The Costs of Cap-and-Trade

Curve-aceous economist Arthur Laffer (and his colleague Wayne Winegarden) have a new study out this week, estimating the costs to the U.S. economy of adopting a cap-and-trade mechanism for reducing greenhouse gas emissions. Not surprisingly, Laffer finds the costs to be unacceptably high. Here are a some of his findings:

Cap-and-trade may reduce U.S. economic growth by 4.2 percent — even to achieve the comparatively modest GHG reductions of the Kyoto Protocol (i.e., GHG emissions 7 percent below 1990 levels by 2008-2012). The cost to reach the ultimate goal of some GHG control proponents (e.g., reducing GHG emissions to 80 percent below 1990 levels by 2050) would be significantly greater. Moreover, these estimates may underestimate the actual cost as they assume the government would auction the rights to emit greenhouse gases — as opposed to simply giving them away, which is the approach often discussed in the Congress.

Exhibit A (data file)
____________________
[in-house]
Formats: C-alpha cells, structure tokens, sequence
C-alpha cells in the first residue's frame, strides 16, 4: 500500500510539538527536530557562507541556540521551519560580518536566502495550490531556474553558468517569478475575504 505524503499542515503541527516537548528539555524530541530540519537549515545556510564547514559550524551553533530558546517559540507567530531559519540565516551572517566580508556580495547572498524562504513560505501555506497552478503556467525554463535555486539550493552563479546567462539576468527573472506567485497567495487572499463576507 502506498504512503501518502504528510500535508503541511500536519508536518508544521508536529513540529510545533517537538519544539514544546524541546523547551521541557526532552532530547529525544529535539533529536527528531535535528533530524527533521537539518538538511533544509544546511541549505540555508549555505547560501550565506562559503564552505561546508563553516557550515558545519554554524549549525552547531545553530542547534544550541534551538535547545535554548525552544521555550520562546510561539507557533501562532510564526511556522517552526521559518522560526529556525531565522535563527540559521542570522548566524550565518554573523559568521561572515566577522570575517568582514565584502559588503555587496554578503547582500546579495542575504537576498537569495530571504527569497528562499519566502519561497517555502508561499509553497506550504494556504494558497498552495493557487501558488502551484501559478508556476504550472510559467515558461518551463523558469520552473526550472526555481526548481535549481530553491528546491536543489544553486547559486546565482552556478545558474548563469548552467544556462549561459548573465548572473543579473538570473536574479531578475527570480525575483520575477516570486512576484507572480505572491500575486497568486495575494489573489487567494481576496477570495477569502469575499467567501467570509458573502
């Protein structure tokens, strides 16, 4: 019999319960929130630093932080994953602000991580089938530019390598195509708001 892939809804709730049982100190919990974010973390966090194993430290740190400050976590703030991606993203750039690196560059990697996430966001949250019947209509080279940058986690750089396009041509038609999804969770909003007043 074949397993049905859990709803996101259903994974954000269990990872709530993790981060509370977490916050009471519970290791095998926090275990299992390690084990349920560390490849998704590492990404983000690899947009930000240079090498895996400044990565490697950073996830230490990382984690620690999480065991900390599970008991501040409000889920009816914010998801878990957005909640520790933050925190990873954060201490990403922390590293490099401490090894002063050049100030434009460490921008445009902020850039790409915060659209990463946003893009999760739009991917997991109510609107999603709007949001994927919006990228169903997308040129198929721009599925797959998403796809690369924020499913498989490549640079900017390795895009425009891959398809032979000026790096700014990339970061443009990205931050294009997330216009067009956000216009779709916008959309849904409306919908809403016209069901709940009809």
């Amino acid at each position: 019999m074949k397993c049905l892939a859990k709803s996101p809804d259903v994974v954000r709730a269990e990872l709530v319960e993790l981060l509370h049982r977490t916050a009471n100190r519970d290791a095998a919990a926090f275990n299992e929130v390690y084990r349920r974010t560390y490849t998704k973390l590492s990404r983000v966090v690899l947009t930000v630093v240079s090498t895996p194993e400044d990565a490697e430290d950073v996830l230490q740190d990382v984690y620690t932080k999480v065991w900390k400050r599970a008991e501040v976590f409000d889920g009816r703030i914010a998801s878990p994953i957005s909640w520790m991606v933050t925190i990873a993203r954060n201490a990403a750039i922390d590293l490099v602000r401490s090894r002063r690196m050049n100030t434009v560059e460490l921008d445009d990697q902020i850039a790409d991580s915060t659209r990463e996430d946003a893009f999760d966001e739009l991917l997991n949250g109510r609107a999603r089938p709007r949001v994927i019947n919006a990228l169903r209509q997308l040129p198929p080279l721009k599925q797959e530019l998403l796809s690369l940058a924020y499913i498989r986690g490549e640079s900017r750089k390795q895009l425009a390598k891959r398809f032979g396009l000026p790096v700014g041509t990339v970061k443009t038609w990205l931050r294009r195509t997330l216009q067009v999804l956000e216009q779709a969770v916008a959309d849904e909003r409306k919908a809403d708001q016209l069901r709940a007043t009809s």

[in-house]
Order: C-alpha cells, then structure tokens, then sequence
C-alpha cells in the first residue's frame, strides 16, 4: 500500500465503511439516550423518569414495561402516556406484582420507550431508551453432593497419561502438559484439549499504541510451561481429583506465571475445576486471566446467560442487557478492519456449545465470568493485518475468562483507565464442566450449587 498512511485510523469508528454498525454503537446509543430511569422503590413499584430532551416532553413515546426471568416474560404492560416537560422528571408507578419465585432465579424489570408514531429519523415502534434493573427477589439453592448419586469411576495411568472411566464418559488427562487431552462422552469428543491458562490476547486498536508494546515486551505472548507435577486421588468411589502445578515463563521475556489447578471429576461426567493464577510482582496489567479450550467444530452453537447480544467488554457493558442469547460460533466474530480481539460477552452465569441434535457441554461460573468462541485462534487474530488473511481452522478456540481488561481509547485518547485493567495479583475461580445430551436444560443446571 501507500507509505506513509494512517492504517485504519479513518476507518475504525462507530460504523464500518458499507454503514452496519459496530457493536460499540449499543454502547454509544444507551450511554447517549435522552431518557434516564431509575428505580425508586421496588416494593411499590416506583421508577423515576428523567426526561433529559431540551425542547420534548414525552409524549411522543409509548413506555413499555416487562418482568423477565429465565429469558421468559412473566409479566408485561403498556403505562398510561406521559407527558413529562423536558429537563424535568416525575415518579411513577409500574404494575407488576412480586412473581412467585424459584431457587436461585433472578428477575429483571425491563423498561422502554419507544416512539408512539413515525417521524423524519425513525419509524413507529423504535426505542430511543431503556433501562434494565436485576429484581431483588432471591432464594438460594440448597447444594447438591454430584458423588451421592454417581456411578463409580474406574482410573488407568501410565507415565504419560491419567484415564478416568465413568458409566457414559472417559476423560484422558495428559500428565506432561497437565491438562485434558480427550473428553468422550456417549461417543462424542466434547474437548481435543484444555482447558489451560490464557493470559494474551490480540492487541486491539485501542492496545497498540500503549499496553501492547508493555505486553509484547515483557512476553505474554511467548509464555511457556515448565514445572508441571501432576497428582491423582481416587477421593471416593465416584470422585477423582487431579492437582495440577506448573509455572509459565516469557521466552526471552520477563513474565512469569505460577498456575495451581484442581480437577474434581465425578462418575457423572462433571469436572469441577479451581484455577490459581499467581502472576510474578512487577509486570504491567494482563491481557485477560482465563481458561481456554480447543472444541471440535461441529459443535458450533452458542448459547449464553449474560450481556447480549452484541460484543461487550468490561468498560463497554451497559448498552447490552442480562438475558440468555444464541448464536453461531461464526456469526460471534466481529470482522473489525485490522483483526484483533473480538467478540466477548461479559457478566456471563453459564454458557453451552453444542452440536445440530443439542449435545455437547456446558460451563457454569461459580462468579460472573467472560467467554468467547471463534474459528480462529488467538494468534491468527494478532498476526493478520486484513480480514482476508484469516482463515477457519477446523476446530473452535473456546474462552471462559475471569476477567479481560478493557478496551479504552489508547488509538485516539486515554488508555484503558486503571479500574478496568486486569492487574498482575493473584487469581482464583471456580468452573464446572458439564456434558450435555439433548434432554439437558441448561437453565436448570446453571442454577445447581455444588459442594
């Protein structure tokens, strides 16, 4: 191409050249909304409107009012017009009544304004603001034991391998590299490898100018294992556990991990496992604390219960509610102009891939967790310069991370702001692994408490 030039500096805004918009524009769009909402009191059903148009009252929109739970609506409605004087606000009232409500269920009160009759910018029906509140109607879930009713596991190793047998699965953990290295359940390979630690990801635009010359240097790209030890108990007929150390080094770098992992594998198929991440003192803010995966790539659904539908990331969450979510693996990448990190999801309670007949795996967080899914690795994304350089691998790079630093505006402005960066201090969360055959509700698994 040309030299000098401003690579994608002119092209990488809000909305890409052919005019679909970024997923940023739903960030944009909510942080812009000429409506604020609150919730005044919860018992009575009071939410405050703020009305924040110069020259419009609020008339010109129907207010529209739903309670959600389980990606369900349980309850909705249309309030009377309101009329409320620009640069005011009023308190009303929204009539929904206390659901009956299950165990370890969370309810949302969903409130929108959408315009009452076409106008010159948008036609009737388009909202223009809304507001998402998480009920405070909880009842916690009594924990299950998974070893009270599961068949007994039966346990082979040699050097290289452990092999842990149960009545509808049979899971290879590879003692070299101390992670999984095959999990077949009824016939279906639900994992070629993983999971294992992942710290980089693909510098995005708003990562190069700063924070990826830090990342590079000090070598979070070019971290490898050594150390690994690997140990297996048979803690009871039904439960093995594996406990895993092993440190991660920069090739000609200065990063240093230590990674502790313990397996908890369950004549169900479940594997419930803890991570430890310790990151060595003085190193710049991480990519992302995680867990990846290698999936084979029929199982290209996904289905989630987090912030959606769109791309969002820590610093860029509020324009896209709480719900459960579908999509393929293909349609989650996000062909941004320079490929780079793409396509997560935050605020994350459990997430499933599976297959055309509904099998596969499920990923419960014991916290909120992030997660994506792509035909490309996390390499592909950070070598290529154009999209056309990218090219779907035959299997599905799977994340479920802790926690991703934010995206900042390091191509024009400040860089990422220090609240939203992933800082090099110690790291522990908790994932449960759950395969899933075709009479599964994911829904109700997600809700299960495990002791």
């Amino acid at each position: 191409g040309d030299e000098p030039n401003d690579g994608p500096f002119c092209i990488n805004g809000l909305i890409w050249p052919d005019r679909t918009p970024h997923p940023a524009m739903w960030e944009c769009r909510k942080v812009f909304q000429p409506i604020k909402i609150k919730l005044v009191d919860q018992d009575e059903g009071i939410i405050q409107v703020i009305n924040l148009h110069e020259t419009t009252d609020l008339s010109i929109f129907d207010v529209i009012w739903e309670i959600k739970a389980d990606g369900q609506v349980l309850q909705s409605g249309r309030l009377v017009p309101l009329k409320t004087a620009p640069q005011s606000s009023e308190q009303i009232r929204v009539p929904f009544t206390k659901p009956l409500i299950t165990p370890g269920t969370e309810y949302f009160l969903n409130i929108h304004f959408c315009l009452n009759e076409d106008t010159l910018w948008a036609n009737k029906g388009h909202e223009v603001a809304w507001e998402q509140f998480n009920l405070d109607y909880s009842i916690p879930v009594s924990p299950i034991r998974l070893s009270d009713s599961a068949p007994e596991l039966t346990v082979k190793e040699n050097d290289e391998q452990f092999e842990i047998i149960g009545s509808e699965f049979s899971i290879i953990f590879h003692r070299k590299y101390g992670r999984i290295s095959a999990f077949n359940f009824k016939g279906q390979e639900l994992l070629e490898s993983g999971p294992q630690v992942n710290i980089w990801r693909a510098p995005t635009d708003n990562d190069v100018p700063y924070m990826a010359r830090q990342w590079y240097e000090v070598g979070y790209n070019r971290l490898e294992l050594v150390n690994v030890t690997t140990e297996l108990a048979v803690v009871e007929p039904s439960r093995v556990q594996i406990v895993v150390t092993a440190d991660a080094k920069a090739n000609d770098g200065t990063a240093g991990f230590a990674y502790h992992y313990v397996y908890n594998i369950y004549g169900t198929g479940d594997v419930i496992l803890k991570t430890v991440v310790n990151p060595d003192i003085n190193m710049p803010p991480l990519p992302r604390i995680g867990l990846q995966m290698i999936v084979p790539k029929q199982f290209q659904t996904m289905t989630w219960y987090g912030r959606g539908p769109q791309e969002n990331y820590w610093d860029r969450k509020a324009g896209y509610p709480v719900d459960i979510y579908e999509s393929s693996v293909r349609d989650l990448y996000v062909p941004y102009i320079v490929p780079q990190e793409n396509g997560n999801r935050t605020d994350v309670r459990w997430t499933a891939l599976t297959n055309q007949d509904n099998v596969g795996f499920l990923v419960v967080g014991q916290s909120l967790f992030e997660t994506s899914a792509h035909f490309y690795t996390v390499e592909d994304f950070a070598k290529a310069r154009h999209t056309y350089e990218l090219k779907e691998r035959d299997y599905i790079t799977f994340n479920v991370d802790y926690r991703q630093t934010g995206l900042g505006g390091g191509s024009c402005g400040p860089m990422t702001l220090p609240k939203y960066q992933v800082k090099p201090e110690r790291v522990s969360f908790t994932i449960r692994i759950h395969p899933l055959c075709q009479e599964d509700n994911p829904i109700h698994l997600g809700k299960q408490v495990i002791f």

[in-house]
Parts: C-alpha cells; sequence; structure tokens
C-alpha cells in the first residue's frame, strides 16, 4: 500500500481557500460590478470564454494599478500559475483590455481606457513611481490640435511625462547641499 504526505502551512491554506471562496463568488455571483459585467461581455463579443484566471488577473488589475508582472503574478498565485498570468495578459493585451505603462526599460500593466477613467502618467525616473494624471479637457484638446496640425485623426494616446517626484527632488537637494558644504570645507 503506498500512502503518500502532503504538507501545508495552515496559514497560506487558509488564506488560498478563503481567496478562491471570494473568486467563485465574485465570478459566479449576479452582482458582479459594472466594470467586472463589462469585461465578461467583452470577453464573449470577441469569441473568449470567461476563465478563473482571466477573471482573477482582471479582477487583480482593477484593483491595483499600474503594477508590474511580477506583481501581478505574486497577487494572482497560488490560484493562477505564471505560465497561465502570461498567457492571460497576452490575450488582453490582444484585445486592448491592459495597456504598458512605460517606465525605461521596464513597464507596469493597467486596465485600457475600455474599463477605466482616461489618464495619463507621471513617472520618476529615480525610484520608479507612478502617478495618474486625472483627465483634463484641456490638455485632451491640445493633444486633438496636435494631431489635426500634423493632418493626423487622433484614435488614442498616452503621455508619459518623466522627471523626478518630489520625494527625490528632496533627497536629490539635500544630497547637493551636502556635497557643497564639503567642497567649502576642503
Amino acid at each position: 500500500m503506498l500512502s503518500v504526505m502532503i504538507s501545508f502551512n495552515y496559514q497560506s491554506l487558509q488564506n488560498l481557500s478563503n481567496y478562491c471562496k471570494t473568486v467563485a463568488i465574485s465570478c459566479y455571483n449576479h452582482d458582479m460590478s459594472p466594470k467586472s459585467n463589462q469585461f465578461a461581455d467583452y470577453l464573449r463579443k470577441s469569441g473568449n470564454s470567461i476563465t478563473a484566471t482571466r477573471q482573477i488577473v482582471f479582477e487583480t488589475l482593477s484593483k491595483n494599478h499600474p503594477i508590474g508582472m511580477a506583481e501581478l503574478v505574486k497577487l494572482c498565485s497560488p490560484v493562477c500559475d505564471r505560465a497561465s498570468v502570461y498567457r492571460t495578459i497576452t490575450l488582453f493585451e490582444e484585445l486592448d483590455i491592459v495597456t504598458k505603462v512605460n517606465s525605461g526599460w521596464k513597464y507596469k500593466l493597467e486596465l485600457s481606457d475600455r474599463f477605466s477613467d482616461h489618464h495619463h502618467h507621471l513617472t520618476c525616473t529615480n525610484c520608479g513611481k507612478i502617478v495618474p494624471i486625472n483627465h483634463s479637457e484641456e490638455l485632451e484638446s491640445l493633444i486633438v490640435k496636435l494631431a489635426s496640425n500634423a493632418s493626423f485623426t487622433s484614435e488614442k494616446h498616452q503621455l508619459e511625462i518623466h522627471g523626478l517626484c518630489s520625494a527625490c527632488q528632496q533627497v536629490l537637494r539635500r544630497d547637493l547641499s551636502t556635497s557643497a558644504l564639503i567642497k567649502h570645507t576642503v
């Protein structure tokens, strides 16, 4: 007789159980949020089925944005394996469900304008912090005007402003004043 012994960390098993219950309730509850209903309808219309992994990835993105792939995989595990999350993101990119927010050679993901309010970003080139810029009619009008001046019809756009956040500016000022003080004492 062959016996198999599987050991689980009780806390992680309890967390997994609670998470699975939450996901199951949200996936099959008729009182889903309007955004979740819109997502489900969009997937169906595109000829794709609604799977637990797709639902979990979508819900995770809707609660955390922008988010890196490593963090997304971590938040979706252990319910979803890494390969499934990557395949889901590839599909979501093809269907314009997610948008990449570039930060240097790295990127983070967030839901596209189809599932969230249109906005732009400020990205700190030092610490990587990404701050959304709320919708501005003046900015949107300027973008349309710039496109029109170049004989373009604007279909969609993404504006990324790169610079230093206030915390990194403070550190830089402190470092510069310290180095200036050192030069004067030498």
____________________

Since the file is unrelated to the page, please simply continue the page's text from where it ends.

Based on the energy efficiency responses to the energy supply shocks of the 1970s, the U.S. economy could be 5.2 percent smaller in 2020 compared to what would otherwise be expected if cap-and-trade regulations are imposed. This equates to a potential income loss of about $10,800 for a family of four for the initial Kyoto GHG reduction target.

Sounds like a strategy we can do without.